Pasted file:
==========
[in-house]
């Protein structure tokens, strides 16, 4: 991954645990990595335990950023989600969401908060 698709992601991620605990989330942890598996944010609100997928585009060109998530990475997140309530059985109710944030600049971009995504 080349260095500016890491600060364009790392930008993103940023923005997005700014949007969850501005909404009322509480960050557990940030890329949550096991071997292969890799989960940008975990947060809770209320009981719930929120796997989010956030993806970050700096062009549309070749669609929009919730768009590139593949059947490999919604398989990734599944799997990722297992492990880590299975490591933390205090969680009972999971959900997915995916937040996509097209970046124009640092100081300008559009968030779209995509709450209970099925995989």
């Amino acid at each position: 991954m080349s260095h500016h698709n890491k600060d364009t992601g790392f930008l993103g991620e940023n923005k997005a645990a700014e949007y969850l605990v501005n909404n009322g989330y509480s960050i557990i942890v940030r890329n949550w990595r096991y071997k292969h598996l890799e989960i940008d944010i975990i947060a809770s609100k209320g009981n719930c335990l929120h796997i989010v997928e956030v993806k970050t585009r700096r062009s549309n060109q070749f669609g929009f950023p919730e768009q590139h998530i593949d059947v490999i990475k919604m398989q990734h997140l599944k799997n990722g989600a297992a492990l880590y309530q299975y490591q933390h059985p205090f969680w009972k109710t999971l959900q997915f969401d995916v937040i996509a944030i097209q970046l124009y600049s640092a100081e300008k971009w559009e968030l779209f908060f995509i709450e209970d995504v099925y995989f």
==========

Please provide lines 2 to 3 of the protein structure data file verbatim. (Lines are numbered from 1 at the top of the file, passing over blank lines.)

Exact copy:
């Protein structure tokens, strides 16, 4: 991954645990990595335990950023989600969401908060 698709992601991620605990989330942890598996944010609100997928585009060109998530990475997140309530059985109710944030600049971009995504 080349260095500016890491600060364009790392930008993103940023923005997005700014949007969850501005909404009322509480960050557990940030890329949550096991071997292969890799989960940008975990947060809770209320009981719930929120796997989010956030993806970050700096062009549309070749669609929009919730768009590139593949059947490999919604398989990734599944799997990722297992492990880590299975490591933390205090969680009972999971959900997915995916937040996509097209970046124009640092100081300008559009968030779209995509709450209970099925995989």
């Amino acid at each position: 991954m080349s260095h500016h698709n890491k600060d364009t992601g790392f930008l993103g991620e940023n923005k997005a645990a700014e949007y969850l605990v501005n909404n009322g989330y509480s960050i557990i942890v940030r890329n949550w990595r096991y071997k292969h598996l890799e989960i940008d944010i975990i947060a809770s609100k209320g009981n719930c335990l929120h796997i989010v997928e956030v993806k970050t585009r700096r062009s549309n060109q070749f669609g929009f950023p919730e768009q590139h998530i593949d059947v490999i990475k919604m398989q990734h997140l599944k799997n990722g989600a297992a492990l880590y309530q299975y490591q933390h059985p205090f969680w009972k109710t999971l959900q997915f969401d995916v937040i996509a944030i097209q970046l124009y600049s640092a100081e300008k971009w559009e968030l779209f908060f995509i709450e209970d995504v099925y995989f």